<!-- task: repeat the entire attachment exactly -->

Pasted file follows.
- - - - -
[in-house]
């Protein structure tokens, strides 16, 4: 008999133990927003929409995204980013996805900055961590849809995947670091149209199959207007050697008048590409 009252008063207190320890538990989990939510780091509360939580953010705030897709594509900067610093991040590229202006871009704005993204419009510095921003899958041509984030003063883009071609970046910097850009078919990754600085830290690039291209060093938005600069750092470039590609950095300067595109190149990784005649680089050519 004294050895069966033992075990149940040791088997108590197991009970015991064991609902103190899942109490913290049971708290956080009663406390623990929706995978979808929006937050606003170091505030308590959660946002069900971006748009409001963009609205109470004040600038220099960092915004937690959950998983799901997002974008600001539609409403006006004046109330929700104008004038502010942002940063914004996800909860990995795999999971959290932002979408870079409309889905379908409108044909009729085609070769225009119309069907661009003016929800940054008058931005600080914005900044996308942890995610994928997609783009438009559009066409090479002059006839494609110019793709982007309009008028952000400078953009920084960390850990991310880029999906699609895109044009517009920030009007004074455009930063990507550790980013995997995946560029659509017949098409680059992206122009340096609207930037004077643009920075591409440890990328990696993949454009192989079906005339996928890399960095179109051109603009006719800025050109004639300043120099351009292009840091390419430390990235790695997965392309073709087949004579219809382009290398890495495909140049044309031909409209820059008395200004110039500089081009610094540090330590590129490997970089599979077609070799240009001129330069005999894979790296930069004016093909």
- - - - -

[in-house]
């Protein structure tokens, strides 16, 4: 008999133990927003929409995204980013996805900055961590849809995947670091149209199959207007050697008048590409 009252008063207190320890538990989990939510780091509360939580953010705030897709594509900067610093991040590229202006871009704005993204419009510095921003899958041509984030003063883009071609970046910097850009078919990754600085830290690039291209060093938005600069750092470039590609950095300067595109190149990784005649680089050519 004294050895069966033992075990149940040791088997108590197991009970015991064991609902103190899942109490913290049971708290956080009663406390623990929706995978979808929006937050606003170091505030308590959660946002069900971006748009409001963009609205109470004040600038220099960092915004937690959950998983799901997002974008600001539609409403006006004046109330929700104008004038502010942002940063914004996800909860990995795999999971959290932002979408870079409309889905379908409108044909009729085609070769225009119309069907661009003016929800940054008058931005600080914005900044996308942890995610994928997609783009438009559009066409090479002059006839494609110019793709982007309009008028952000400078953009920084960390850990991310880029999906699609895109044009517009920030009007004074455009930063990507550790980013995997995946560029659509017949098409680059992206122009340096609207930037004077643009920075591409440890990328990696993949454009192989079906005339996928890399960095179109051109603009006719800025050109004639300043120099351009292009840091390419430390990235790695997965392309073709087949004579219809382009290398890495495909140049044309031909409209820059008395200004110039500089081009610094540090330590590129490997970089599979077609070799240009001129330069005999894979790296930069004016093909």